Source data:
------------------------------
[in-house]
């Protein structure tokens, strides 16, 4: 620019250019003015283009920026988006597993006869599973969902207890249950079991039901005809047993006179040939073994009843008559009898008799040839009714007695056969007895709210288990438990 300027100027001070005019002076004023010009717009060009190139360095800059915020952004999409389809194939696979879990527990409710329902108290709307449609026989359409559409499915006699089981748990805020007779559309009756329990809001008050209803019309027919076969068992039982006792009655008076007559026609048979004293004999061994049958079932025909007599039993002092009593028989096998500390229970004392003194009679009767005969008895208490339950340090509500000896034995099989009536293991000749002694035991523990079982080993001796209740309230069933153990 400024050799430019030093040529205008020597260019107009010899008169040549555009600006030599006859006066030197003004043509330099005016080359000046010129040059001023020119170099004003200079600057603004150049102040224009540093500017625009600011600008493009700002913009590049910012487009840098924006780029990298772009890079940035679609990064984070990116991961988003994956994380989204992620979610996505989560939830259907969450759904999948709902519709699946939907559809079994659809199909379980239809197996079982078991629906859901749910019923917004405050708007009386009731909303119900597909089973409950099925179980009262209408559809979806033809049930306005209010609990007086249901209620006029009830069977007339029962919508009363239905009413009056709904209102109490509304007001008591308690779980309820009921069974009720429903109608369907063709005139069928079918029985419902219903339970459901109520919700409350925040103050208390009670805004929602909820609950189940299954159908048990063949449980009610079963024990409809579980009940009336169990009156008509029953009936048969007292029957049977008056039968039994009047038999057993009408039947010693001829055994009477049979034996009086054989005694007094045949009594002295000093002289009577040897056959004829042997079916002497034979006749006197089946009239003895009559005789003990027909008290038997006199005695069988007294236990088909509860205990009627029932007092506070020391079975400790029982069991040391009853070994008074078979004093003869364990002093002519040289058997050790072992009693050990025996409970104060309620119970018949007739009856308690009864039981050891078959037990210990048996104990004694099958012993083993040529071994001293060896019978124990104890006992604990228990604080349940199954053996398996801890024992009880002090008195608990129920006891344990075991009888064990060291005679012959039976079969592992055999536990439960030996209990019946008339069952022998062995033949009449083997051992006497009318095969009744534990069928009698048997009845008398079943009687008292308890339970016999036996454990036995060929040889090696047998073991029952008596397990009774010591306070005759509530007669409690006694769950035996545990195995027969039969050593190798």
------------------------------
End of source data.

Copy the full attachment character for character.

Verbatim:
[in-house]
């Protein structure tokens, strides 16, 4: 620019250019003015283009920026988006597993006869599973969902207890249950079991039901005809047993006179040939073994009843008559009898008799040839009714007695056969007895709210288990438990 300027100027001070005019002076004023010009717009060009190139360095800059915020952004999409389809194939696979879990527990409710329902108290709307449609026989359409559409499915006699089981748990805020007779559309009756329990809001008050209803019309027919076969068992039982006792009655008076007559026609048979004293004999061994049958079932025909007599039993002092009593028989096998500390229970004392003194009679009767005969008895208490339950340090509500000896034995099989009536293991000749002694035991523990079982080993001796209740309230069933153990 400024050799430019030093040529205008020597260019107009010899008169040549555009600006030599006859006066030197003004043509330099005016080359000046010129040059001023020119170099004003200079600057603004150049102040224009540093500017625009600011600008493009700002913009590049910012487009840098924006780029990298772009890079940035679609990064984070990116991961988003994956994380989204992620979610996505989560939830259907969450759904999948709902519709699946939907559809079994659809199909379980239809197996079982078991629906859901749910019923917004405050708007009386009731909303119900597909089973409950099925179980009262209408559809979806033809049930306005209010609990007086249901209620006029009830069977007339029962919508009363239905009413009056709904209102109490509304007001008591308690779980309820009921069974009720429903109608369907063709005139069928079918029985419902219903339970459901109520919700409350925040103050208390009670805004929602909820609950189940299954159908048990063949449980009610079963024990409809579980009940009336169990009156008509029953009936048969007292029957049977008056039968039994009047038999057993009408039947010693001829055994009477049979034996009086054989005694007094045949009594002295000093002289009577040897056959004829042997079916002497034979006749006197089946009239003895009559005789003990027909008290038997006199005695069988007294236990088909509860205990009627029932007092506070020391079975400790029982069991040391009853070994008074078979004093003869364990002093002519040289058997050790072992009693050990025996409970104060309620119970018949007739009856308690009864039981050891078959037990210990048996104990004694099958012993083993040529071994001293060896019978124990104890006992604990228990604080349940199954053996398996801890024992009880002090008195608990129920006891344990075991009888064990060291005679012959039976079969592992055999536990439960030996209990019946008339069952022998062995033949009449083997051992006497009318095969009744534990069928009698048997009845008398079943009687008292308890339970016999036996454990036995060929040889090696047998073991029952008596397990009774010591306070005759509530007669409690006694769950035996545990195995027969039969050593190798």